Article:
Last month I examined arguments in the periodic obituaries for classical music and found most of them a bunch of bunk. One, however, rings true. If classical music isn’t “circling the drain,” then it’s on some kind of merry-go-round, covering the same ground over and over. After a while, the charm wears off. The greatest asset classical music possesses is its current audience, people who regularly attend concerts. For all the disrespect heaped on them by people who would prefer that classical music go away, they attend concerts, purchase recordings, and listen to classical radio. Performing organizations always seek to … Continue reading

Perspective on yet another obituary for classical music




Another obituary for classical music appeared recently at marketplace.org.  It points out that classical music sales only amount to 1.4% of music consumption. It says that audiences of classical music are not diverse. It quotes a pianist as being “kind of tired of making music for the same people all the time.” The obituary in Slate by Mark Vanhoenacker that made the rounds last year said, “Classical music has been circling the drain for years.” Such pronouncements usually provoke a flurry of posts about how healthy classical music is. By “for years,” Vanhoenacker means since some time in the mid-20th … Continue reading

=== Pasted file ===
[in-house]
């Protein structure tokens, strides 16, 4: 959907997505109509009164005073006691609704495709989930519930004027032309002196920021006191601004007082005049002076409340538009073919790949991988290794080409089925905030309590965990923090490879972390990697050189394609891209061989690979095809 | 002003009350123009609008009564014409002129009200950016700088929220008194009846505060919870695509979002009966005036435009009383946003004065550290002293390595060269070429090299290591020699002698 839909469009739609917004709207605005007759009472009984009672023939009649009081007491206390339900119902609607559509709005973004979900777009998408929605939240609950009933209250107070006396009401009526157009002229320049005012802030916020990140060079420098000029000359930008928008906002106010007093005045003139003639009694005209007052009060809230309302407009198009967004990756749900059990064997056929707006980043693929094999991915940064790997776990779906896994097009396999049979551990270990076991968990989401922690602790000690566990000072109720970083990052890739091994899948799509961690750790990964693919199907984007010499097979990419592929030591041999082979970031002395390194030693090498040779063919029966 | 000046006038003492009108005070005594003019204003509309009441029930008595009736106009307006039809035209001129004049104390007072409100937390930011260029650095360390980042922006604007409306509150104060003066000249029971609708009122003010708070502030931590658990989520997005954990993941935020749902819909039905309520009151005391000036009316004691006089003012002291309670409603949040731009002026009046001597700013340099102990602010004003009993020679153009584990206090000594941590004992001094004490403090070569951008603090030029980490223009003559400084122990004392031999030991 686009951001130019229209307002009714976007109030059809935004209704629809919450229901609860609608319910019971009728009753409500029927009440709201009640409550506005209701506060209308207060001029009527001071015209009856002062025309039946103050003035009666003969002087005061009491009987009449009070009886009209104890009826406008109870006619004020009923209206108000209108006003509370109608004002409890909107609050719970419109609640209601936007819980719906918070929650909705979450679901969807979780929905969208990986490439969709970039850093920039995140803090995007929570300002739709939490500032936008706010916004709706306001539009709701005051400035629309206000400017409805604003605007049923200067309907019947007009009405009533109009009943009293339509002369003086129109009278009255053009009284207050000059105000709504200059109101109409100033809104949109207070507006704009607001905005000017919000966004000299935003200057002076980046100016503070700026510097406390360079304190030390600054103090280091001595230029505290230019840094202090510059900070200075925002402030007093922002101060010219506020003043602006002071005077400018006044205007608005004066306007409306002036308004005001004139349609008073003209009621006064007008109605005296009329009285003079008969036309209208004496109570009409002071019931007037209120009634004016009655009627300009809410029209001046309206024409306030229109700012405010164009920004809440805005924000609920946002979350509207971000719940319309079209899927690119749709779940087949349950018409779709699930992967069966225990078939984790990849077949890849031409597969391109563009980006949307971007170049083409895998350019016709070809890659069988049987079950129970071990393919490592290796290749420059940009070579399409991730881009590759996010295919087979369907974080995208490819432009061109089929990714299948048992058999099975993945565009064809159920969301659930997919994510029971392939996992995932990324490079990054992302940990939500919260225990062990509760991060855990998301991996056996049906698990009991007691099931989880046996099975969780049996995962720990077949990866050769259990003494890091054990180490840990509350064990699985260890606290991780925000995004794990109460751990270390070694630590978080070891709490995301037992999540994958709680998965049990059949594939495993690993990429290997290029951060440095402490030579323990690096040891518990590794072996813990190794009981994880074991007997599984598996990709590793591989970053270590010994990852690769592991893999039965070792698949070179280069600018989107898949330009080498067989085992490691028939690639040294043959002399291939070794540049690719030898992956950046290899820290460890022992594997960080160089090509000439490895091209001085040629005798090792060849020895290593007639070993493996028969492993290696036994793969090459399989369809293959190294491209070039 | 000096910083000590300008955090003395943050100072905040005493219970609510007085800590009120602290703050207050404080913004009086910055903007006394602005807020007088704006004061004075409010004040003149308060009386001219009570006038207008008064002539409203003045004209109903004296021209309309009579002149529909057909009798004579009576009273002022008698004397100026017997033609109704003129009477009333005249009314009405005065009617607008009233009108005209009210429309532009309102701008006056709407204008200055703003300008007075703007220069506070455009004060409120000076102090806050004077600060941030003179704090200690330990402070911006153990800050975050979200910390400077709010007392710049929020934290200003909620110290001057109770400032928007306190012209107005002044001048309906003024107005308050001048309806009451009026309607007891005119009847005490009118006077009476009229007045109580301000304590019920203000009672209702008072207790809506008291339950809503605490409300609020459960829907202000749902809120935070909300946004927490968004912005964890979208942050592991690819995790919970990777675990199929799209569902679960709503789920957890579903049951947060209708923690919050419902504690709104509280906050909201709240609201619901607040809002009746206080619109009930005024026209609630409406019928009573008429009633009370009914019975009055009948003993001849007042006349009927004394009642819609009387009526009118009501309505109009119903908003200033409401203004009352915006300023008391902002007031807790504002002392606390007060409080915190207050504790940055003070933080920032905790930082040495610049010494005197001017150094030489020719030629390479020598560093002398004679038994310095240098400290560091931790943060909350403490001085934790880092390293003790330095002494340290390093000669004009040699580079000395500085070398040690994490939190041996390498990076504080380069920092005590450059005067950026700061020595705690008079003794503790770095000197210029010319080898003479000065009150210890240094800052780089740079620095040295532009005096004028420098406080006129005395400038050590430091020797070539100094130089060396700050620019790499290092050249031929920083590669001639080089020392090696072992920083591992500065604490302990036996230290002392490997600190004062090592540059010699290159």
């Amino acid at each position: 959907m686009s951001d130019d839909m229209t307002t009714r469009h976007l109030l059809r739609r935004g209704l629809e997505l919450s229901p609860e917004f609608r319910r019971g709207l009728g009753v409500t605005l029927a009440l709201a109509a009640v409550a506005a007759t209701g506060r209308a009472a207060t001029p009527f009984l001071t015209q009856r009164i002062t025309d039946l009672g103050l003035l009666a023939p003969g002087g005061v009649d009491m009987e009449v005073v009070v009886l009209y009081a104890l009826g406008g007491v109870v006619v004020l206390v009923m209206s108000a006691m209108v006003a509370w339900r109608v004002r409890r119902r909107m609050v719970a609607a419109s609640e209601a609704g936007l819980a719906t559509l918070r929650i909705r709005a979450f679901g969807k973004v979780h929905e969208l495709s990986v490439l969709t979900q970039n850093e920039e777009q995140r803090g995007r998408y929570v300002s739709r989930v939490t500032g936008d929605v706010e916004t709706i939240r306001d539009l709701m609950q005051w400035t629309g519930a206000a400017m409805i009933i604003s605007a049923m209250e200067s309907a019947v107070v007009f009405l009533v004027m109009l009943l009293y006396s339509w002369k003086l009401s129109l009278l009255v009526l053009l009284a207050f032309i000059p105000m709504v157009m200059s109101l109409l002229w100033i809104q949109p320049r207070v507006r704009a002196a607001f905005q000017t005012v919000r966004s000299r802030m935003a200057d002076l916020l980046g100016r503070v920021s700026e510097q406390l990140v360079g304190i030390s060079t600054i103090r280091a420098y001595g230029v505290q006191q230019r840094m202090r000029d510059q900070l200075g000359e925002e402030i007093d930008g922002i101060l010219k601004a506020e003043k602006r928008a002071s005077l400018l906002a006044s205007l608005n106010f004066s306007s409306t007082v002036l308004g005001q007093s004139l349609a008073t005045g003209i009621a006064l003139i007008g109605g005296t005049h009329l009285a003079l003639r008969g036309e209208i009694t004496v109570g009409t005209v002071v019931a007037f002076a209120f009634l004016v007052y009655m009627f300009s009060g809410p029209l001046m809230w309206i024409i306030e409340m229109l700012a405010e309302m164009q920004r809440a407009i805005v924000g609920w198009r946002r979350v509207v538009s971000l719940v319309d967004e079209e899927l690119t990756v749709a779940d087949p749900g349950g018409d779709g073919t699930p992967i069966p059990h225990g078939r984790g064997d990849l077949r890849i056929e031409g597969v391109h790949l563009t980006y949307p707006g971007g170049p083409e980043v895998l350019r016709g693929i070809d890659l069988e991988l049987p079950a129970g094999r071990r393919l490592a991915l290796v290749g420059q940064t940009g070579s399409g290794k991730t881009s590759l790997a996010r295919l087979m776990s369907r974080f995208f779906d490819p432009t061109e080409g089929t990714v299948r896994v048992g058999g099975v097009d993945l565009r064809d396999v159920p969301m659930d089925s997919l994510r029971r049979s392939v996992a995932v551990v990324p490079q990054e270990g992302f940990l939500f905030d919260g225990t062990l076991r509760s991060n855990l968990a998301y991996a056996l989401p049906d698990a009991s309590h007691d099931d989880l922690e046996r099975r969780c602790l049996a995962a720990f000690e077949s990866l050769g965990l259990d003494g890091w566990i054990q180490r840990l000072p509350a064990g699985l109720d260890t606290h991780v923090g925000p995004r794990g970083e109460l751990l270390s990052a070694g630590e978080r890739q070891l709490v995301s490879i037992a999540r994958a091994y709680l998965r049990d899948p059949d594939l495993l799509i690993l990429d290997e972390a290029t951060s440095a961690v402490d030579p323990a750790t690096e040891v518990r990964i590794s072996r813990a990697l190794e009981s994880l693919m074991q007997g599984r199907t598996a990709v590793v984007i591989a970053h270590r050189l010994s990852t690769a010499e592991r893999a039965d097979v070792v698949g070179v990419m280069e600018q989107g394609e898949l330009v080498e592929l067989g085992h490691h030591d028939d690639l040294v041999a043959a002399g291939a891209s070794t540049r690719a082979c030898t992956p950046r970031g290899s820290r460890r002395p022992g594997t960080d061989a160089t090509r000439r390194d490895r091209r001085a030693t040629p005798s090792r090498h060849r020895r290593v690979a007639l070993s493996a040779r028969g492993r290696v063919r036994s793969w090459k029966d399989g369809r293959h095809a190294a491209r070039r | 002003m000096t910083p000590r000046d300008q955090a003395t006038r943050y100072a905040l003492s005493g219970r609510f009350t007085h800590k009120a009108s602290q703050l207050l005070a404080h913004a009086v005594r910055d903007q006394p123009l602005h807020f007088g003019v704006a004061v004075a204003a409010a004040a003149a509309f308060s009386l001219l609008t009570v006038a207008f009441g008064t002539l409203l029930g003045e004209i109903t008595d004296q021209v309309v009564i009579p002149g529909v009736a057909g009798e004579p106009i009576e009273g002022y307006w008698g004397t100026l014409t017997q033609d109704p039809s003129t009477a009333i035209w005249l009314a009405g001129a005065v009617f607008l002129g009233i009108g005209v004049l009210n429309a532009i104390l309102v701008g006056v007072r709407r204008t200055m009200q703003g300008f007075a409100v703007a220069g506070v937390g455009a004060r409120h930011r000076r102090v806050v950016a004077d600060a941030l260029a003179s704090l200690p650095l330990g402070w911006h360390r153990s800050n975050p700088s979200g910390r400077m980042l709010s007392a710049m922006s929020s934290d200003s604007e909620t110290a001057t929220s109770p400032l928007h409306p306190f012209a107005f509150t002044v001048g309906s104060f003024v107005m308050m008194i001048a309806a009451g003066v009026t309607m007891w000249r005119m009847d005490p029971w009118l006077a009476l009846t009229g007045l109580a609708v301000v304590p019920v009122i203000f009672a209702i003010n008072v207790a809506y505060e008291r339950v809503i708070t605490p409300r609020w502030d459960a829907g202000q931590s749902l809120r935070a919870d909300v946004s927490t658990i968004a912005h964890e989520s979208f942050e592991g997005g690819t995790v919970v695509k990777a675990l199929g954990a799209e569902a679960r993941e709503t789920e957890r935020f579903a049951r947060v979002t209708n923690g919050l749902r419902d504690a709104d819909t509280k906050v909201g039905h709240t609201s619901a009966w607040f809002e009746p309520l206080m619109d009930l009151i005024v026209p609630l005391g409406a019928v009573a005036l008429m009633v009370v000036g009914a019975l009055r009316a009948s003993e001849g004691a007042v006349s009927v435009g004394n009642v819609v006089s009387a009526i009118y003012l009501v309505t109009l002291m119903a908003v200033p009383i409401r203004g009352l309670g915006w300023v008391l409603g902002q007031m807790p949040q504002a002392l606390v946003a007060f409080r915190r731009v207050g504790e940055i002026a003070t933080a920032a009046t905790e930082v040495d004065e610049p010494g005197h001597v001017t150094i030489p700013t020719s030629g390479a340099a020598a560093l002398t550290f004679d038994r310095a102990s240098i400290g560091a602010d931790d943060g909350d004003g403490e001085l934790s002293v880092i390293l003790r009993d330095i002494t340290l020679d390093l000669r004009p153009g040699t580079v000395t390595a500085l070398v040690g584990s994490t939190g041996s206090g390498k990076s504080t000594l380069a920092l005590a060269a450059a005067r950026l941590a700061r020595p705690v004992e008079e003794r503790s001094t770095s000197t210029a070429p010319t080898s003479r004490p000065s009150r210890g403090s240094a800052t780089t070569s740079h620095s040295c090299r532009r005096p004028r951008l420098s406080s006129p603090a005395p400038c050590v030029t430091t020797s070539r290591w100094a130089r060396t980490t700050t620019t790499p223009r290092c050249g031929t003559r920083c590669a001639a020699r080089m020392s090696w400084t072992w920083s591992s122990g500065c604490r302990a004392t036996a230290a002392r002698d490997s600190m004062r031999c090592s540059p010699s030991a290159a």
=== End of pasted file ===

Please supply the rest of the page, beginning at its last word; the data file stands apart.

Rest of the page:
The Civil War and Musical Institutions in the South




Last week’s post examined how the Civil War affected performance of music in three Northern cities: Boston, New York, and Chicago. This week’s is devoted to musical institutions in the South, looking at New Orleans, the state of Georgia, and Richmond, Virginia. Disruptions to Northern musical institutions came as a result of citizens’ preoccupation with war news, the number of musicians called to military service, and in New York, the exodus of foreign opera stars. These same concerns also disrupted musical life in the South, but the South knew at least one major disruption that the North did not suffer. … Continue reading

The Civil War and Musical Institutions in the North




As young men fought and died on Civil War battlefields, most of the population of both the Union and the Confederacy remained on farms or in towns and cities. Life went on, and in some cities, life included attendance at concerts, the opera, or other musical theater. But life went on in wartime conditions, though not as normal. How did the war affect the institutions that provided this entertainment? This post looks at some of the ones in Boston, New York, and Chicago as representative of Northern cities. Boston In his history of the Handel and Haydn Society, John S. … Continue reading

Music in the Civil War Letters of Seneca B. Thrall

Music played a key role in the American Civil War on the home front and on the battlefield. Letters home from Civil War soldiers record much of what we know of music in camps and on battlefields. An officer of the 13th Iowa Infantry, Seneca B. Thrall, wrote 44 letters, mostly to his wife, that provide an officer’s-eye view of part of the Union army’s successful campaign in Mississippi.   It seems to be a fairly well-known collection. A Google search of Thrall’s name turns up several hits. Several of the letters describe music within the regiment. … Continue reading